December 10, 2022
Terri first started visiting the island of Nantucket in the 1980s. She remembers seeing a Nantucket Lightship basket in one of the gift stores on Main Street and asked to see it. It was $500 and her first thought was “I’ll never be able to afford one of those!” Moving forward, Terri herself would be selling her baskets on Main Street for $2,500-$5,000.
Terri holds a BS in engineering. Her first “real” job was working at NASA in Greenbelt. She was always curious about construction and how things work.
The cottage industry of the manufacture of Nantucket baskets back in the early days was very secretive. Terri managed to take many, many workshops with master weavers like Dick and Donna Cifranic, Karol Lindquist and Alan Reed. She made her first basket in 1996.
After taking a one-on-one class with Alan Reed, and recently having taken early retirement in 2002, she was asked to join Alan’s shop and have her spot at the bench between renowned basket makers Nap Plank and Alan Reed. She became a master craftsman herself and was juried and accepted into the Nantucket Basket Makers and Merchants Association. Terri was also heavily involved with the Nantucket Lightship Basket Museum where she was on the Advisory board, historian, docent, lecturer, and demonstrator. She would also collaborate on each year’s exhibits.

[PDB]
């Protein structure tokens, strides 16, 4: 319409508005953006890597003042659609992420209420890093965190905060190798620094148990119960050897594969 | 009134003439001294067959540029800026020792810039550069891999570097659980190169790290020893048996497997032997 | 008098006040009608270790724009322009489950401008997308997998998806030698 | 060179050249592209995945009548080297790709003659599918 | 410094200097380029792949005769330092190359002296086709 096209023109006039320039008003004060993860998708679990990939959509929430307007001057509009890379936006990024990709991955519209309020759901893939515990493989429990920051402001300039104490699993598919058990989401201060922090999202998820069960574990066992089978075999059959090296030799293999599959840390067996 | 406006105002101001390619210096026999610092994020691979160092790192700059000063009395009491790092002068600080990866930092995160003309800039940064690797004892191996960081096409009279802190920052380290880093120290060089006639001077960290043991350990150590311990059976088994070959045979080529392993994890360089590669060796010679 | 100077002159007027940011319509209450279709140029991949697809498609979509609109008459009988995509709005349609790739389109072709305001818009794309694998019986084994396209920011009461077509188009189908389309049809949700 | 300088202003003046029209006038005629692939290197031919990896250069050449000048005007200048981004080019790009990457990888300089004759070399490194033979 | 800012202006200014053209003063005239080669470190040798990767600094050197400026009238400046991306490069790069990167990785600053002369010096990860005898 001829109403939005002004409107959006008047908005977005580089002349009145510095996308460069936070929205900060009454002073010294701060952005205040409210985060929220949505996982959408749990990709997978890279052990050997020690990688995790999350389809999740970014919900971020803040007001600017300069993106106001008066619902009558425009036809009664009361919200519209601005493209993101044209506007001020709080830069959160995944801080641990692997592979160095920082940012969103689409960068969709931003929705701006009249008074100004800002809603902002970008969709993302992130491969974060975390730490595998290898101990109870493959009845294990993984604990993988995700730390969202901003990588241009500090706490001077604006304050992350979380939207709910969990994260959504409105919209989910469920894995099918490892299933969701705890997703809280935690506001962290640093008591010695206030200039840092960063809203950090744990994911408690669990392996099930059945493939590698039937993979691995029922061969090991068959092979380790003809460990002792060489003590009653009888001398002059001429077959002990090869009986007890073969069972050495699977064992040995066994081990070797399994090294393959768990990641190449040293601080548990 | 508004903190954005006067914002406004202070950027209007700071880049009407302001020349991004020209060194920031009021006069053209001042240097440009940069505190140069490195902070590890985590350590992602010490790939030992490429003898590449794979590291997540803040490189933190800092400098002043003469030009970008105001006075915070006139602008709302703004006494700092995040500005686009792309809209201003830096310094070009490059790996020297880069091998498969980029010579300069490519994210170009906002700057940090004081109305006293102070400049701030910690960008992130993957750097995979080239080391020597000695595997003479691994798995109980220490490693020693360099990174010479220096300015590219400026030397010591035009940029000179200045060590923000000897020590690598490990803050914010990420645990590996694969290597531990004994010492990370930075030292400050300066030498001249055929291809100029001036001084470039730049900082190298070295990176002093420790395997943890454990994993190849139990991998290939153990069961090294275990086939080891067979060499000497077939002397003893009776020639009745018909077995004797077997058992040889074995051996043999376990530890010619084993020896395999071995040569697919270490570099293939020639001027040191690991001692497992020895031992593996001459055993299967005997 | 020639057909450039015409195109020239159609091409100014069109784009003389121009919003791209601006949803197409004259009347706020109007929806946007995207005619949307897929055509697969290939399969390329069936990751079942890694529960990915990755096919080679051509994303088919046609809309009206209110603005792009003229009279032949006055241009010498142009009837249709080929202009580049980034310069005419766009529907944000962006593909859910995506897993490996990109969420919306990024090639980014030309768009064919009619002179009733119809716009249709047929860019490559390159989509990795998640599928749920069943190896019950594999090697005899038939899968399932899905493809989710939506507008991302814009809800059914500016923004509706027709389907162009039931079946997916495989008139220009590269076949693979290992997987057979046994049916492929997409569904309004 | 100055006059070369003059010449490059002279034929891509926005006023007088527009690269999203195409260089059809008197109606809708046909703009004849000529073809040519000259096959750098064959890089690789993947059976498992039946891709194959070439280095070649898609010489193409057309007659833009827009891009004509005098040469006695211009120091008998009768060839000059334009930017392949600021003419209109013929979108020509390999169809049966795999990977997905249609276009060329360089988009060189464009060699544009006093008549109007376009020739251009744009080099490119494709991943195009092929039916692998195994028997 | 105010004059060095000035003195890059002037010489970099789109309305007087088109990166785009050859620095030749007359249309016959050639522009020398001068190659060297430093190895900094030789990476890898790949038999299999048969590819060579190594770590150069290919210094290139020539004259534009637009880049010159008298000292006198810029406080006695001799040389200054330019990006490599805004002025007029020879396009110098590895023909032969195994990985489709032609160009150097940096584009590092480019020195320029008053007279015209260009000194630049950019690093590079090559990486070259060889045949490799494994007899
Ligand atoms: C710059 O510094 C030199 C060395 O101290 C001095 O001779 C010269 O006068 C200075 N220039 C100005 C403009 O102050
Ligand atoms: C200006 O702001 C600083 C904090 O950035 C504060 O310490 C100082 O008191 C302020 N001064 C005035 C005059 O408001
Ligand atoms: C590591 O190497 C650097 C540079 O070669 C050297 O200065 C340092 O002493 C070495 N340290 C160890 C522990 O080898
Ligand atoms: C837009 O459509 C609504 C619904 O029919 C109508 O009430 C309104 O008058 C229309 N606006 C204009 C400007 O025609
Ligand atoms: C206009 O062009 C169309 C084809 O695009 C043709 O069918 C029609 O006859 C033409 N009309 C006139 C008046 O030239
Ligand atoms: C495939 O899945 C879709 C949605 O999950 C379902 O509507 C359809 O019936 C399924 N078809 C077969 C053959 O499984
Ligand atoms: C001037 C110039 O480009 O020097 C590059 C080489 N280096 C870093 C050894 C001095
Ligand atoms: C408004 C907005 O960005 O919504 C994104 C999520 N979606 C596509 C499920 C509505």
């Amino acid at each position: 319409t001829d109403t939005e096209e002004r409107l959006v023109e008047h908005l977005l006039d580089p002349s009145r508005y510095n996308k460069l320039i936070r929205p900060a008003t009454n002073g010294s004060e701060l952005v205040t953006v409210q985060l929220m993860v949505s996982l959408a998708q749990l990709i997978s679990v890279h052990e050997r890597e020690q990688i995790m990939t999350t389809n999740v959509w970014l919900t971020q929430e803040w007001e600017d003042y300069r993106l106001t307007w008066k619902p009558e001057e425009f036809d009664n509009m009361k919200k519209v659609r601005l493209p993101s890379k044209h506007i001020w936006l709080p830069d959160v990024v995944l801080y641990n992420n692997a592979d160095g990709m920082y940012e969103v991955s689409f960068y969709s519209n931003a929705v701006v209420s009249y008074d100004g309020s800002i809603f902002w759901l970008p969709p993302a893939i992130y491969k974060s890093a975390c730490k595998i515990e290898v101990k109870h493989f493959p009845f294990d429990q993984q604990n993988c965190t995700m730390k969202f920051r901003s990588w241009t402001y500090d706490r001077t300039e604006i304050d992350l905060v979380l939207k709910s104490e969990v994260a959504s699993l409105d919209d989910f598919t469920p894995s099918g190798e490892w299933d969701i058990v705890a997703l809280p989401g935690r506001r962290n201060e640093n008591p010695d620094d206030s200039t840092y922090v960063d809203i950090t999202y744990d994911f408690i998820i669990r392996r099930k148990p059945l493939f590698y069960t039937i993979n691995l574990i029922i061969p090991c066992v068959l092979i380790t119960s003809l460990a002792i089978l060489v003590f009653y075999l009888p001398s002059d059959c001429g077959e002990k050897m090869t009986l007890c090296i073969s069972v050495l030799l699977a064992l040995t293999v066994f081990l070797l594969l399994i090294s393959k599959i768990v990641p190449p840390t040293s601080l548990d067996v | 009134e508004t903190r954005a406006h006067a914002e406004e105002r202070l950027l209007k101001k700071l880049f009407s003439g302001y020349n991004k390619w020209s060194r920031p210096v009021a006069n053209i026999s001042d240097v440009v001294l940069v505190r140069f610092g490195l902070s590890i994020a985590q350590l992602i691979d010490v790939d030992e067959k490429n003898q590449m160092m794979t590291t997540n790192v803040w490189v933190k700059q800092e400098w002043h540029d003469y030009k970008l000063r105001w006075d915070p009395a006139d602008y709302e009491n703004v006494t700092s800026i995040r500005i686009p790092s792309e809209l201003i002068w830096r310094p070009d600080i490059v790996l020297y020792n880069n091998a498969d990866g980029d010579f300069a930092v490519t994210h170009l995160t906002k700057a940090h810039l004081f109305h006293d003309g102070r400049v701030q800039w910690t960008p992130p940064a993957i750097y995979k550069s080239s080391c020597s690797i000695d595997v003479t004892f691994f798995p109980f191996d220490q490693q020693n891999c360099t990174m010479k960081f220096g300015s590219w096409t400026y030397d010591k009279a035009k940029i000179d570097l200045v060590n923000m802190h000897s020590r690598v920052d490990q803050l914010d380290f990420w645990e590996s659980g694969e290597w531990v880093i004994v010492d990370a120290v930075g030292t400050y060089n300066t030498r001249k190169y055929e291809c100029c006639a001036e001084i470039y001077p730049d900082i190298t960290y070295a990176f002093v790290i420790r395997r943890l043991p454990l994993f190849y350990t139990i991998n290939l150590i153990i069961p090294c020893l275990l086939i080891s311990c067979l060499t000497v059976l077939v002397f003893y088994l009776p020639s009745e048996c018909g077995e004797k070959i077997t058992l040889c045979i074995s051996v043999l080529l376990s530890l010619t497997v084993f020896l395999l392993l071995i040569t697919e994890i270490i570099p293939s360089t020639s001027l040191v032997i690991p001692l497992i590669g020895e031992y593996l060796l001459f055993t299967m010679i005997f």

Terri is a collector of Nantucket baskets, does repairs and restorations, and taught workshops in the barn on her Maryland property. Terri considers herself a traditional Nantucket basket maker but makes contemporary baskets as well. She purchased her own home on Nantucket in 2002.
Besides making baskets, Terri enjoys weaving (she owns 6 looms), spinning (she owns 5 spinning wheels), knitting (there is fiber hidden in every nook and cranny), and rescuing vintage sewing machines and getting them to make perfect stitches again (she owns 27 sewing machines.)
Guild Meeting/Program: Nantucket Lighthouse Baskets
Terri will be discussing the history of the little Island 30 miles out at sea that was once the whaling capital of the world and the history of lightships (the first was placed on mooring in the Chesapeake Bay). She’ll describe how these exquisite baskets evolved from the Nantucket basket to the famous worldwide-recognized baskets now known as Nantucket Lightship baskets. She will show you the anatomy of a basket, how they are made, materials used, and will bring examples. She will show the difference between traditional and contemporary baskets, adornments, clues to dating a basket and who made them, and how to spot fakes. Terri will bring lots of examples from her personal collection.
Date/Time: December 10, 2022 10:30 AM (following Guild meeting)